United Nations slams Israel for violating Palestinian teen's rights

United Nations slams Israel for violating Palestinian teen's rights

United Nations slams Israel for violating Palestinian teen's rights

The closely watched trial of a Palestinian girl who slapped and punched two Israeli soldiers opened before an Israeli military court on Tuesday, but the judge ordered proceedings to be held behind closed doors in a case that has drawn wide criticism of Israel for prosecuting the teenager.

Ahed Tamimi's family have repeatedly argued that the December 15 incident that led to the arrests occurred in the yard of their own home in Nabi Saleh, near Ramallah in the West Bank.

"I don't think this is in the interest of the minor" military judge Lt Col Menachem Lieberman said before having the courtroom cleared of everyone but her family and lawyers.

Tamimi, who turned 17 in prison last month, and who has been incarcerated for almost two months, appeared to be in good spirits as she entered and whispered across the courtroom to her family.

"Under the Convention on the Rights of the Child, to which Israel is a state party, the arrest, detention or imprisonment of a child must be used only as a measure of last resort and for the shortest appropriate period of time", Amnesty International said in a statement.

The court said it was standard procedure to hold trials involving minors, like Tamimi, out of public view in order to protect those involved who are not yet adults. "It about time they will understand that people like her have to be in jail and not allowed to incite racism and subversion against the state of Israel". Petra Marquardt-Bigman is a German-Israeli researcher wrote a scathing op-ed in the Haaretz, describing the Tamimi family as espousing a "seething Jew-hatred and the enthusiastic support for terrorism". "The way to keep it out of everybody's eyes is to close doors and not allow people inside the court for the hearing".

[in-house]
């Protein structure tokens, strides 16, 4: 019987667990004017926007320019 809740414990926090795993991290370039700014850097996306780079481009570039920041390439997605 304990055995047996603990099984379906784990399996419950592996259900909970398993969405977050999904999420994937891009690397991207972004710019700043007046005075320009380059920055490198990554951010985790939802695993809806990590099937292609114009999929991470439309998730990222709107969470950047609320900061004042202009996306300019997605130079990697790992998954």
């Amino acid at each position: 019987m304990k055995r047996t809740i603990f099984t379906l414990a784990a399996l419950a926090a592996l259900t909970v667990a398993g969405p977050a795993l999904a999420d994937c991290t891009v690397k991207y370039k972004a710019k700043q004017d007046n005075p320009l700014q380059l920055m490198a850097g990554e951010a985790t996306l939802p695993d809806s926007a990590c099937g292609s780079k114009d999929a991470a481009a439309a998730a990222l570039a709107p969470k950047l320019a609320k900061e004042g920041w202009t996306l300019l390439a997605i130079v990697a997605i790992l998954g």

Israel's prosecution of Ahed Tamimi under an Israeli military court for putting up resistance to Israel's occupation regime epitomizes the unspeakable inhumanity of holding a civilian population captive for generations. She said she is still waiting to receive case material from the prosecutor, that her client did not enter a plea and that the next hearing would be March 11.

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The advocacy group Amnesty International and the family of a Palestinian teenager arrested for hitting an Israeli soldier "work closely together,".

The attack in question took place when the suspect was 16 years old and she brought in her 17 birthday while in custody.

"Stay strong, stay strong", shouted her father, Bassem, from the back row. In it, the soldiers don't appear to react to Tamimi's confrontation. Some commentators claim that what is disproportionate is the global attention devoted to the incident, even suggesting that it was a cynical ploy meant to distract world public opinion due to the failure of Hamas to deliver on its call for a third intifada in response to Trump's decision to recognize Jerusalem as the capital of Israel and so move the U.S. Embassy.

"We believe that this is an indictment exclusively created in order to deter Ahed and other Palestinian youths" from resisting occupation, Lasky said afterward.

She was arrested during a night raid four days later, after a video of her threatening and beating two Israel Defense Forces soldiers went viral. Later that day, Ahed confronted Israeli soldiers when they forced themselves into the courtyard of her family's home.

"None of the facts of this case would appear to justify her ongoing detention prior to her trial, particularly given the concerns expressed by the Committee on the Rights of the Child about the use of pre-trial detention and detention on remand", Lynk said.

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